“The procedure that got me dry again after nine years of incontinence”
Like many men, Peter Barton had to deal with urinary incontinence after prostate surgery and was among those who don’t see the problem improve over time. After years of using pads as the problem got worse, Peter decided to try a surgical treatment – the male sling.
As a fit farmer aged 65 it was a great shock when I was diagnosed with prostate cancer back in 2008. My wife and I examined all the options for treatment and opted for robotic assisted surgery, which was then still in its early development in the UK.
The surgery went well. My excellent urologist had said that we’d just got the tumour before it had broken out of the prostate and my family were much relieved as he confirmed the cancer was unlikely to return.
I was out of hospital in two days but had to wear a catheter for two weeks – these were pretty miserable weeks. It wasn’t painful at all, but it was awkward. It kept getting caught up on things and was constantly leaking. Things improved when the catheter was removed however I was left incontinent.
At first it was really bad. For the first two months, it required two to three size two pads. This later reduced to just one apart from when I tried to get back to riding my bike, which caused a lot more leakage. After surgery in that area, there is a lot of damage and you’re very numb. When you get off the bike after a ride, you’re so numb you don’t even know if you’re urinating or not, so you can have disastrous and very embarrassing accidents. However, a new saddle designed for men with prostate problems, which I found on the internet, helped with that.
We discussed the two options at great length. Like all treatments, there can be side effects as well as risks from the surgery. He was very careful in counselling me about whether this was the right thing for me and gave me a lot of information comparing the known risks of the artificial urinary sphincter against the less known long-term risks of the sling procedure.
As a private patient, I was able to choose and after painstaking online research, I opted for the sling. I had to go through a screening process to assess how well my bladder was working, then I underwent surgery in August 2017. I had a spinal block instead of the normal general anaesthetic, which led to a swift recovery. I was about to leave the next morning but found, after the removal of the overnight catheter, that I could not urinate. I was one of the patients who have this problem due to extreme irritation of the surgery site. I had very little pain – just discomfort.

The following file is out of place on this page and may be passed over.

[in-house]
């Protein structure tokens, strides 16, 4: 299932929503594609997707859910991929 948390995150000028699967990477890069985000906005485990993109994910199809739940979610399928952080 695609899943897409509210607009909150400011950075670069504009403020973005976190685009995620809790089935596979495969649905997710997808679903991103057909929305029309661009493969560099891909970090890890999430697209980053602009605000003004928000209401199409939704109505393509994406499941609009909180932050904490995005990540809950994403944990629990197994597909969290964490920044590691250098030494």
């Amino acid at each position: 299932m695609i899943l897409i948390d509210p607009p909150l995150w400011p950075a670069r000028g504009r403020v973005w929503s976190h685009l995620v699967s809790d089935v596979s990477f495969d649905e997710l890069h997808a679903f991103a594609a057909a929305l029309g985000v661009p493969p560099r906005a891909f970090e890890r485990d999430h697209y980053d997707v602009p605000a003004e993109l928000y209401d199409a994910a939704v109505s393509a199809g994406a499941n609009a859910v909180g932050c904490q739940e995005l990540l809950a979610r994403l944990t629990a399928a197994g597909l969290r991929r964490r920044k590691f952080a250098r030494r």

Another catheter had to be fitted, which was very worrying. I thought: ‘Oh no, what have I done?’ But after a week it was removed and to my great joy I was fully continent and able, with some difficulty, to urinate. This difficulty persisted for nearly a month but after nine weeks I was completely continent, using no pads and able to pass urine without trouble.
I was utterly amazed when I realised that the procedure had worked – over the moon. Urinating is still a slightly different experience, but I’ve got my life back. I play a lot of sport and before the procedure I could only play for about half an hour, then I’d have to go and change a pad. Now I’m back to normal.
I wanted to share my experience with other men because it’s great to have something positive to say about incontinence after prostate cancer treatment. I’m not saying every man will have such a good outcome, but both I and a close friend who has also had the procedure are very, very happy with our experience.
For the next nine years life was good but, although I followed instructions about pelvic floor exercises, which I know work for some men, my incontinence slowly worsened. For the first year or two I was using a size one pad – the lightest. After two years, I’d moved on to the number two and by the last few years I was on a number three, which needed changing several times a day. Each of these can hold a considerable amount of urine.
Eventually, after attending a support group meeting on incontinence after surgery, I sought the advice of the specialist surgeon who was speaking there. I was amazed by how positive and confident he was when he said that there was no need for anyone to suffer from this. He told me about two surgical treatments for persistent urinary incontinence in men who have had prostate surgery, the artificial urinary sphincter (AUS) and the male sling.